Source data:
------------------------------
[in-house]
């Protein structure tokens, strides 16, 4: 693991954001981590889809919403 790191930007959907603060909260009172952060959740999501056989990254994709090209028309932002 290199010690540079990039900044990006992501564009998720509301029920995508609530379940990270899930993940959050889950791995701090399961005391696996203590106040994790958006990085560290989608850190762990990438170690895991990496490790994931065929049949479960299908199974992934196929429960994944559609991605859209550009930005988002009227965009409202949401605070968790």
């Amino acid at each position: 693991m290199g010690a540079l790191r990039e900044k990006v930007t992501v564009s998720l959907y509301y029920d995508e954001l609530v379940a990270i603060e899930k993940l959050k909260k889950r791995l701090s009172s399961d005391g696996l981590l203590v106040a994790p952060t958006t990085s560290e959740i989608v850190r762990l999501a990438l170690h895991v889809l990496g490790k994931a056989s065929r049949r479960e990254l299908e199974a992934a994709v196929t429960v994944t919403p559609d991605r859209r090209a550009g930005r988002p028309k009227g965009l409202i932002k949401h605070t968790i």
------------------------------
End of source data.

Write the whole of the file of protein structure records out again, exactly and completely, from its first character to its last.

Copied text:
[in-house]
């Protein structure tokens, strides 16, 4: 693991954001981590889809919403 790191930007959907603060909260009172952060959740999501056989990254994709090209028309932002 290199010690540079990039900044990006992501564009998720509301029920995508609530379940990270899930993940959050889950791995701090399961005391696996203590106040994790958006990085560290989608850190762990990438170690895991990496490790994931065929049949479960299908199974992934196929429960994944559609991605859209550009930005988002009227965009409202949401605070968790």
């Amino acid at each position: 693991m290199g010690a540079l790191r990039e900044k990006v930007t992501v564009s998720l959907y509301y029920d995508e954001l609530v379940a990270i603060e899930k993940l959050k909260k889950r791995l701090s009172s399961d005391g696996l981590l203590v106040a994790p952060t958006t990085s560290e959740i989608v850190r762990l999501a990438l170690h895991v889809l990496g490790k994931a056989s065929r049949r479960e990254l299908e199974a992934a994709v196929t429960v994944t919403p559609d991605r859209r090209a550009g930005r988002p028309k009227g965009l409202i932002k949401h605070t968790i």